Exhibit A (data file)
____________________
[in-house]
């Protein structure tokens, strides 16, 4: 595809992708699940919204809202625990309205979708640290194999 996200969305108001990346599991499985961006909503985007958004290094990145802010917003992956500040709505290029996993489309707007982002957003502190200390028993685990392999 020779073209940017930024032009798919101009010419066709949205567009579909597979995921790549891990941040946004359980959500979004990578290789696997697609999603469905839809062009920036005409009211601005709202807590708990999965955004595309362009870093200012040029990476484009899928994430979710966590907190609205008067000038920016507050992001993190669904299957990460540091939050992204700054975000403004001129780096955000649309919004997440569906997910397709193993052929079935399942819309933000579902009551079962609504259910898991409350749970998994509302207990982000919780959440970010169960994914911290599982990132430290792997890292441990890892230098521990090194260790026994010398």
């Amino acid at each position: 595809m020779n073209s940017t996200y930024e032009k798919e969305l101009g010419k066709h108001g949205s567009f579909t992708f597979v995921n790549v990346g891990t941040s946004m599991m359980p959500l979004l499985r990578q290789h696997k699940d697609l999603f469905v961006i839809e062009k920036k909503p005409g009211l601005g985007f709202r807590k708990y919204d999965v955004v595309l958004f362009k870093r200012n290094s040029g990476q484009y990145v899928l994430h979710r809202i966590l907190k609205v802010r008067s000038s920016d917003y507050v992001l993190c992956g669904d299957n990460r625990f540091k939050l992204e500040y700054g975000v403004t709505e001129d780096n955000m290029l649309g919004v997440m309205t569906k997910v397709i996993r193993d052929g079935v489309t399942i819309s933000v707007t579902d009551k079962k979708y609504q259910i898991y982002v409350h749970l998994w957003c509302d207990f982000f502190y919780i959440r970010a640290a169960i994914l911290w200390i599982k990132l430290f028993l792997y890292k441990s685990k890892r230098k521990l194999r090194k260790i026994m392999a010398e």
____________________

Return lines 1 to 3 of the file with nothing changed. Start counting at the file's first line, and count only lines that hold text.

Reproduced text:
[in-house]
């Protein structure tokens, strides 16, 4: 595809992708699940919204809202625990309205979708640290194999 996200969305108001990346599991499985961006909503985007958004290094990145802010917003992956500040709505290029996993489309707007982002957003502190200390028993685990392999 020779073209940017930024032009798919101009010419066709949205567009579909597979995921790549891990941040946004359980959500979004990578290789696997697609999603469905839809062009920036005409009211601005709202807590708990999965955004595309362009870093200012040029990476484009899928994430979710966590907190609205008067000038920016507050992001993190669904299957990460540091939050992204700054975000403004001129780096955000649309919004997440569906997910397709193993052929079935399942819309933000579902009551079962609504259910898991409350749970998994509302207990982000919780959440970010169960994914911290599982990132430290792997890292441990890892230098521990090194260790026994010398």
């Amino acid at each position: 595809m020779n073209s940017t996200y930024e032009k798919e969305l101009g010419k066709h108001g949205s567009f579909t992708f597979v995921n790549v990346g891990t941040s946004m599991m359980p959500l979004l499985r990578q290789h696997k699940d697609l999603f469905v961006i839809e062009k920036k909503p005409g009211l601005g985007f709202r807590k708990y919204d999965v955004v595309l958004f362009k870093r200012n290094s040029g990476q484009y990145v899928l994430h979710r809202i966590l907190k609205v802010r008067s000038s920016d917003y507050v992001l993190c992956g669904d299957n990460r625990f540091k939050l992204e500040y700054g975000v403004t709505e001129d780096n955000m290029l649309g919004v997440m309205t569906k997910v397709i996993r193993d052929g079935v489309t399942i819309s933000v707007t579902d009551k079962k979708y609504q259910i898991y982002v409350h749970l998994w957003c509302d207990f982000f502190y919780i959440r970010a640290a169960i994914l911290w200390i599982k990132l430290f028993l792997y890292k441990s685990k890892r230098k521990l194999r090194k260790i026994m392999a010398e």